Barbara, 28, and her husband Wilson, 29, are Cuban asylum-seekers who have been detained for over six months in various locations in Arizona. They fled conditions that were a threat to their lives and well-being in Cuba, and since arriving to Arizona have been confronted by constant challenges in detention facilities. Though they did not spend much time in Border Patrol custody, what they experience in Eloy and La Palma offers a glimpse into the many indignities faced by immigrants outside of the public eye.
Barbara, 28, and Wilson, 29, are from Havana, Cuba, where they lived and worked until early 2018. The couple met in college and has been together since then, though they —like many Cubans—never legally married. Barbara is an engineer and Wilson is a chef, and although neither agreed with the Cuban political system or had much optimism about future hopes for upward mobility, they enjoyed their work and their expansive network of family and friends.
In late 2017, Barbara’s father was targeted by the Cuban government, forcibly removed from his home, and detained for days in a Cuban prison. He returned under strict orders to cease his “anti-governmental” activities and to not talk about what he had experienced. The family was scared and tense after this incident, both because of the trauma of what Barbara’s father had experienced and also because they were certain their movements and activities were being constantly observed.
Barbara had never been particularly vocal about her feelings about the Cuban government at work, but nor had she hidden them. In the spring of 2018, her supervisors called her into their office to question her about her political beliefs and her willingness to join the work chapter of a political group, and Barbara refused to offer praise for the government or join the group. She was fired the same day. That entire spring and summer, she spent her days looking for other jobs—first in the engineering field, and then at any job that she thought would hire her. She was consistently turned away from every job she applied to because, she is certain, her name had been put on a list of people opposed to the government. In spite of this, her political beliefs remained consistent, and she refused to bend to the constant pressure to change her mind.
Later that year, the neighborhood police broke into Barbara’s house and took her by force to the local station. For days, she was detained and placed in a solitary cell without food, water, light, or access to a restroom in order to force her to change her mind. She was released after five days, had lost multiple pounds of her body weight, was severely dehydrated, and ill from the unhygienic conditions that included fecal matter in her tiny cell. Meanwhile, Wilson was also receiving threats from the police and had lost his job, leaving the couple with no way to support themselves.
They fled Cuba in early 2019, and arrived to Nogales in the summer of 2019, where they waited for three months to present at the port of entry, and their number was called on August 20. From there, the couple was taken to the Eloy Detention Center, and separated into different pods. They had gathered extensive documentation about the threats they had faced in order to prepare for their asylum cases, but the physical, emotional, and legal conditions in Eloy have made things exceedingly challenging.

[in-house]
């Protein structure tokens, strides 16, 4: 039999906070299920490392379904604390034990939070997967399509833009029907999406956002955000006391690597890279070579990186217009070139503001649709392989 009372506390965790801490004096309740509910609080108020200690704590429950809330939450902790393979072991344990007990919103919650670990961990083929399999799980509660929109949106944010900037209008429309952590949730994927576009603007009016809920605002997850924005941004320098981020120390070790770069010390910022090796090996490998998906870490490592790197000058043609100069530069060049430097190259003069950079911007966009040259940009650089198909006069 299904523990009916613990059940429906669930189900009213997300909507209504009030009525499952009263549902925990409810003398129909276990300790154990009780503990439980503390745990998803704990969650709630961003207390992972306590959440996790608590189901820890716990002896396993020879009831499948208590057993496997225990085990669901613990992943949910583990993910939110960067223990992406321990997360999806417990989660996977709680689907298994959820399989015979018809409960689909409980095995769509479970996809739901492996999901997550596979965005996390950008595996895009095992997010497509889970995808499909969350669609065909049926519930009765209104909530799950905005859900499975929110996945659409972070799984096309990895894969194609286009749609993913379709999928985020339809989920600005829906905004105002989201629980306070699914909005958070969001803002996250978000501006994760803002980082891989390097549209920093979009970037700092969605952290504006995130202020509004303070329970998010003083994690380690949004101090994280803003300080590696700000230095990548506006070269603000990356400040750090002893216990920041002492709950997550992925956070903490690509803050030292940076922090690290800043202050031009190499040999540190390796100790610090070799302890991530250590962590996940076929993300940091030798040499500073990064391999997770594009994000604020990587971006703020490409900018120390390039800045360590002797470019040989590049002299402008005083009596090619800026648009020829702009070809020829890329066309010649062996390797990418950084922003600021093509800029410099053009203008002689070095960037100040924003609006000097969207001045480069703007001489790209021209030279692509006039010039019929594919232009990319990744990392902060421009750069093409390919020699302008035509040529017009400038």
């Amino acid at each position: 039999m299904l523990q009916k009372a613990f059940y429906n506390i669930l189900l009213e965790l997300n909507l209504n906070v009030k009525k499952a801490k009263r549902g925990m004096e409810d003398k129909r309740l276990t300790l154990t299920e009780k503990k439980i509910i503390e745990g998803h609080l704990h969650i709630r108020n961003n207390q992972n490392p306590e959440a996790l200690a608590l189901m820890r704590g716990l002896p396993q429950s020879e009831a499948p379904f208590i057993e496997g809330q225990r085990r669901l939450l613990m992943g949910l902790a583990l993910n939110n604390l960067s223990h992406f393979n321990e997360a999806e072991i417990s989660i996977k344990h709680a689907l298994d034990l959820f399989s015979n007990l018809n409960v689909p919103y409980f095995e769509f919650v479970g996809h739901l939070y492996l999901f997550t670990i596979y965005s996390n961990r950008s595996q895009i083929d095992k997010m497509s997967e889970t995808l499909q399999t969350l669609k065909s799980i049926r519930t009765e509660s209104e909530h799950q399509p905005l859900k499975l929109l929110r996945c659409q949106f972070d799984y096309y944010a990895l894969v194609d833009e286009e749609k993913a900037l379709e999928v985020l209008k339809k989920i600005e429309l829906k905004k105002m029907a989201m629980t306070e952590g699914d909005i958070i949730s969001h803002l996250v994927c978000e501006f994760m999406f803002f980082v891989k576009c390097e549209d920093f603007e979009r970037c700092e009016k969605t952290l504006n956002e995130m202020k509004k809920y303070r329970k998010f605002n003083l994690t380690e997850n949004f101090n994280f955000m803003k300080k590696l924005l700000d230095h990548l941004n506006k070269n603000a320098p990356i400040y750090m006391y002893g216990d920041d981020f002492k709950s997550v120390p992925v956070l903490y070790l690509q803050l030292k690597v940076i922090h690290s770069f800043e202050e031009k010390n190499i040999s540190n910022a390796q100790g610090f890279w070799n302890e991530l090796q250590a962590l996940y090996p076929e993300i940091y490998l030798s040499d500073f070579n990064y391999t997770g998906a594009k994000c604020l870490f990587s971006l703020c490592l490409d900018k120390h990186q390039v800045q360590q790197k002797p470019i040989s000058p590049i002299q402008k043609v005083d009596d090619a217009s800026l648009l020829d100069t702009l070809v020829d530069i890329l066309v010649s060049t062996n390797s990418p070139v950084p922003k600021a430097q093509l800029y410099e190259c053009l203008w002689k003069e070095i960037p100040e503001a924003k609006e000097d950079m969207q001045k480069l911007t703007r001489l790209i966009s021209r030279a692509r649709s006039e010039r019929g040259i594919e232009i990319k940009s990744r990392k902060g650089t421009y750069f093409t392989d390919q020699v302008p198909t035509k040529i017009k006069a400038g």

They are able to call Cuba and their families to obtain additional evidence, but the calls are extremely expensive: $5 a minute (they both work in the detention center kitchen and make $1/day, meaning that a minute-long conversation requires five days of work). The two were assigned different judges; Wilson had his final court date in early January, and lost. He is in the process of appealing his case. Meanwhile, Barbara had carefully assembled her documents and her case in preparation for a late January final court date, submitting them well in advance of the court’s deadline. However, due to a clerical error, the judge did not receive his copies of the necessary paperwork and could not proceed with the hearing that day. As a result, Barbara’s court was rescheduled to late April, meaning she is detained for an additional three months before learning of any outcomes of her case.
Until January, the couple had been able to visit one another for an hour every Friday. In October, they decided to get married in detention, a small cause for celebration in the midst of difficult days. However, Wilson was transferred to another facility in Arizona in January, and they have not been able to see each other since then. Barbara feels increasingly hopeless and the weight of detention has been incredibly challenging.
Barbara is close to giving up her case, though she manages to get through each day by reading romance novels, making art, and being with her friends who are also detained. She regularly notices when people are in particularly hard places and thinks of ways to cheer them up—requesting visits from the KBI visitation program, asking friends she knows on the outside to get photos of their loved ones to surprise them with, and leaving them artwork she’s created. Wilson misses cooking a lot, and he passes his time dreaming up new recipes he one day hopes to make.
The couple knows that if they returned to Cuba, they would almost certainly be “disappeared.” The police has gone to both of their families’ houses to inquire after them, and physically threatened their mothers to get the information that Barbara and Wilson have fled the country. The punishment for having done so is severe.
If they win their asylum cases or any form of protection, they hope to move to Las Vegas, where they have friends. Wilson would like to work in a kitchen there and Barbara would—after this experience—become a counselor to help others struggling with difficult situations.